Till now, the discussion of voting irregularities has been limited to "conspiracy theory" websites like this blog. But today's protest against the Ohio vote tallies should ensure a real debate now begins in the US mainstream media, legislative bodies and body politic about the urgent need for improvements.
Black Box Voting echoes Jesse Jackson's call for improvements, saying discepancies in US state laws are being mis-used:
Jesse Jackson Jr. (D-IL) described the problem that may very well lead this nation to electoral improvements by way of an amendment to the Constitution. In the 2000 Supreme Court decision, Gore v. Bush, all boiled down in the end to state's rights. Despite multiple Constitutional Amendments which already guarantee equal protection, these equal protections are not carried over into our voting system -- yet our vote provides the very underpinning our our republic.
Different states = different rights, Jackson explained, illustrating his point by describing wildly discrepant voting rights rules in Florida (which bars ex-felons from voting, for life) and Maine (which allows felons to vote even while in jail). In fact, the varying voting rights in 50 states, combined with variations in equipment and administration in 3,067 counties, create a situation where our basic right to vote is unequally protected.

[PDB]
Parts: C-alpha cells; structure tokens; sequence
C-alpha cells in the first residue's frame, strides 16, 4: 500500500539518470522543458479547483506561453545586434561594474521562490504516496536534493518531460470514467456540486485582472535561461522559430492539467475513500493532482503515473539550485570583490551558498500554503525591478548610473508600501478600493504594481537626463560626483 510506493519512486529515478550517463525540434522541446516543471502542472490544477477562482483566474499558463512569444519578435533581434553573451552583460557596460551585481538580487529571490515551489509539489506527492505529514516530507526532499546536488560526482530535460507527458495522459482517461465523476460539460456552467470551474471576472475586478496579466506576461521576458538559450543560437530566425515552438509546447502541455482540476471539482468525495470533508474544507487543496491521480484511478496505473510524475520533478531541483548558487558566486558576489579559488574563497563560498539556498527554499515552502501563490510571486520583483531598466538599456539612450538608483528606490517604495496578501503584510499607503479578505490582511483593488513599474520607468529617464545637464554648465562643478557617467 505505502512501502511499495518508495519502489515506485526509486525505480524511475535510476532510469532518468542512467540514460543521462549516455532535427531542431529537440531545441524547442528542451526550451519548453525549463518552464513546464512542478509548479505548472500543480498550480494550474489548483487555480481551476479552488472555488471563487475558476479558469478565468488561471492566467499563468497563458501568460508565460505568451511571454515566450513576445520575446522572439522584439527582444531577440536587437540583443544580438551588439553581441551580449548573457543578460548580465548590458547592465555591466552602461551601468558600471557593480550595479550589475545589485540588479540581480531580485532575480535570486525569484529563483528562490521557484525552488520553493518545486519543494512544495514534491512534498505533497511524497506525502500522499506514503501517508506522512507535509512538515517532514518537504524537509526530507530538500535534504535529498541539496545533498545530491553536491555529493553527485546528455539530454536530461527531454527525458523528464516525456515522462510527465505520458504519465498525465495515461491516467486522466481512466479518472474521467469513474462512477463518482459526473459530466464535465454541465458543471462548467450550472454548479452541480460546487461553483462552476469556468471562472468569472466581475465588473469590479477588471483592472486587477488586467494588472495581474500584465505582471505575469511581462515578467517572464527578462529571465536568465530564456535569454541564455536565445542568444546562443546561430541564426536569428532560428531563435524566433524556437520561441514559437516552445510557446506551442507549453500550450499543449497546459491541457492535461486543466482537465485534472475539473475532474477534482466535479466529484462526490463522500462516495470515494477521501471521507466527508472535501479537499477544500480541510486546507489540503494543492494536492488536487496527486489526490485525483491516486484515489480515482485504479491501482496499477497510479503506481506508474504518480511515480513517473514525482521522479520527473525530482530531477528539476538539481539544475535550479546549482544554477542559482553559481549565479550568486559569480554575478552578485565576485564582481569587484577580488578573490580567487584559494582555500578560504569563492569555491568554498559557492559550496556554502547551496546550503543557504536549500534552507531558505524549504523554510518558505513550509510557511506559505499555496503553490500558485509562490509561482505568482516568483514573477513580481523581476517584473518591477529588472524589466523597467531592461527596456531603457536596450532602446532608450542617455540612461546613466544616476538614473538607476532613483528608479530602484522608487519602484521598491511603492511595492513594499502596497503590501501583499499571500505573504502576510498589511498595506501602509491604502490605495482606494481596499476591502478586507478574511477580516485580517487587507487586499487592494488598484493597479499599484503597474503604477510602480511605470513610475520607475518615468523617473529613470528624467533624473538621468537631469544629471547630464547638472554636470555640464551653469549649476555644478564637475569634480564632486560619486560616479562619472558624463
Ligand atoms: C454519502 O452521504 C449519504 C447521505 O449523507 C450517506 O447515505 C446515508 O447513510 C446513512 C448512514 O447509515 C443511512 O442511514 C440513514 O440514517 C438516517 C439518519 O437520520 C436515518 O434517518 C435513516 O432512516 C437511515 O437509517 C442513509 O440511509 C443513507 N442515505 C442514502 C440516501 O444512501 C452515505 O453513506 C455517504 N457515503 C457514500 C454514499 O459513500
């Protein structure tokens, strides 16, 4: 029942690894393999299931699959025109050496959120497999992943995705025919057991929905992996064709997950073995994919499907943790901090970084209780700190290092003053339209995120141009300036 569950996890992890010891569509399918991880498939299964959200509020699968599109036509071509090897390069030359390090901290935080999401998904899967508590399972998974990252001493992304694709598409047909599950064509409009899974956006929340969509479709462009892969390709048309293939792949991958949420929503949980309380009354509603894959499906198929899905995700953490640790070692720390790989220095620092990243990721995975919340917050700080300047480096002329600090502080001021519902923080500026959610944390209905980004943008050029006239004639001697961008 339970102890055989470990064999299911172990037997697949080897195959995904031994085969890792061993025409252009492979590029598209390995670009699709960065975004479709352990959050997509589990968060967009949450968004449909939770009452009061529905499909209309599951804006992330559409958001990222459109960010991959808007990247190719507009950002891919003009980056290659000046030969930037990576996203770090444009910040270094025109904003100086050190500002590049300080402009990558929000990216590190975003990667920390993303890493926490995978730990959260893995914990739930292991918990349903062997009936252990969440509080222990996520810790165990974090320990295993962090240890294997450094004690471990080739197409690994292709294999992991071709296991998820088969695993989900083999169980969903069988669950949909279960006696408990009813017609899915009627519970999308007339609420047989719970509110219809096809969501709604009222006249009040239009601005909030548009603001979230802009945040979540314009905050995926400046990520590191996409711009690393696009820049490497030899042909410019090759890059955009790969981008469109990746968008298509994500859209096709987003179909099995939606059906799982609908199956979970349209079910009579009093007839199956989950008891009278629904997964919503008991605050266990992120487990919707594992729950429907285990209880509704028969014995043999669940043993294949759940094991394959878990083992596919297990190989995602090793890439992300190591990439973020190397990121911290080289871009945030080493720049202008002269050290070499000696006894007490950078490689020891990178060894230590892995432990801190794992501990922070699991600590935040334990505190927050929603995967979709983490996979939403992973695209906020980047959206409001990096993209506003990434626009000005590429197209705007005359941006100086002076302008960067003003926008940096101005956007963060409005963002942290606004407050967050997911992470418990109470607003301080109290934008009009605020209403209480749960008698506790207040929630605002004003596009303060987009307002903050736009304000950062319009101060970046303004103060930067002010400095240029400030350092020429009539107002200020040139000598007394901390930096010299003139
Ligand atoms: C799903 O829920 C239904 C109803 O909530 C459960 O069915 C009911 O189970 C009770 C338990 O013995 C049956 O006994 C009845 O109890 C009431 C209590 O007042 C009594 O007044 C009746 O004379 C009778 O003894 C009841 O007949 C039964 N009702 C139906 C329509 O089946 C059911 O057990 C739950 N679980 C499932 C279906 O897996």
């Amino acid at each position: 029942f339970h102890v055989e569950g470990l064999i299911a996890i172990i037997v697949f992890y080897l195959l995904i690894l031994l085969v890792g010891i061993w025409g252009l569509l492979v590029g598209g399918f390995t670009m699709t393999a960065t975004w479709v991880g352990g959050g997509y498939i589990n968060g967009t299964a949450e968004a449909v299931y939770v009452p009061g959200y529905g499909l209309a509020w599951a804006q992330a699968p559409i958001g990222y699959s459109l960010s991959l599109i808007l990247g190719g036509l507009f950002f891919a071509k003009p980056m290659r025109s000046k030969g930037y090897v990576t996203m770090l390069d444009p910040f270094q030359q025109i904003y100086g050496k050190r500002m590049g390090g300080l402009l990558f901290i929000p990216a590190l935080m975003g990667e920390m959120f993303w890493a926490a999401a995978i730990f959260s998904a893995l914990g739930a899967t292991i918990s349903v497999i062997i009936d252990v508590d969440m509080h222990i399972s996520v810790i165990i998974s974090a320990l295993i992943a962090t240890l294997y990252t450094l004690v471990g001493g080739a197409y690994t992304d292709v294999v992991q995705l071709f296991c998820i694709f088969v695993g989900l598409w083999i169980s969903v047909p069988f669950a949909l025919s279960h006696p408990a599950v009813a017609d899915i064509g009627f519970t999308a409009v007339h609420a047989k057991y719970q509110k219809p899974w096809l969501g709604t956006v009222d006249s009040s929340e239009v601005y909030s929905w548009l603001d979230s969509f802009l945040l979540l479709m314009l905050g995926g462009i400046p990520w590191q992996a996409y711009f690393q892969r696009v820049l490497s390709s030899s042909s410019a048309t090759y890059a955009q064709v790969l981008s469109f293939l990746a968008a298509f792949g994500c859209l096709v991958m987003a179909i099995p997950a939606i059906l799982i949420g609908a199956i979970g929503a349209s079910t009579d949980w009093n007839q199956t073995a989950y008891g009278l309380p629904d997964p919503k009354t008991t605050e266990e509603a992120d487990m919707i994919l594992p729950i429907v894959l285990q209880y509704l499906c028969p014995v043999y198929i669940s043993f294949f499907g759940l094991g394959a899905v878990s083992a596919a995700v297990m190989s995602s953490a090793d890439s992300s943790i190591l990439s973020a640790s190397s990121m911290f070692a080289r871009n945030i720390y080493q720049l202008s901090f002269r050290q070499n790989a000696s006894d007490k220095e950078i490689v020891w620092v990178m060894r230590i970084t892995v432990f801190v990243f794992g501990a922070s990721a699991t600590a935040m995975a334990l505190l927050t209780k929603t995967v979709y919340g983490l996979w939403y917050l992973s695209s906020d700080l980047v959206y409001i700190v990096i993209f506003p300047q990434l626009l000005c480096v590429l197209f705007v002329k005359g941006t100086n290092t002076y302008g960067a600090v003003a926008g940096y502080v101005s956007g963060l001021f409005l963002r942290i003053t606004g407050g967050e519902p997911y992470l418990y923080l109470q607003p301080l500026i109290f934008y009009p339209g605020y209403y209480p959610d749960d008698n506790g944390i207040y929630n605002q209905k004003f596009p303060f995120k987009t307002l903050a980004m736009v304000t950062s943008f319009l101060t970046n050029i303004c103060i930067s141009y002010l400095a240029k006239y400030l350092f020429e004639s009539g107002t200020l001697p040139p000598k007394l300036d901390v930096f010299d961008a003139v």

And here's one crux of our current problem with integrity of our voting system: A state right to vote is NOT a citizenship right to vote. Most other countries that call themselves democracies provide the right to vote on a national basis. The U.S. is one of only 11 countries that provide no constitutionally protected right to vote.
'This is not about Republicans, but about the Republic,' said Jackson. He urged us not to build our electoral system around HAVA (the Help America Vote Act), but to begin repairing electoral integrity by enacting a citizen's right to vote. Jackson quoted a biblical passage, about the foolishness of building a house on sand, and then said, 'Our voting system is built on sand,' he said: 'State's rights.'
When Florida was allowed to systematically disenfranchise voters, it hid behind state's rights. When Ohio's Secretary of State Ken Blackwell successfully disenfranchised voters in Ohio, through inappropriate rules on provisional ballots and other measures, he hid behind state's rights.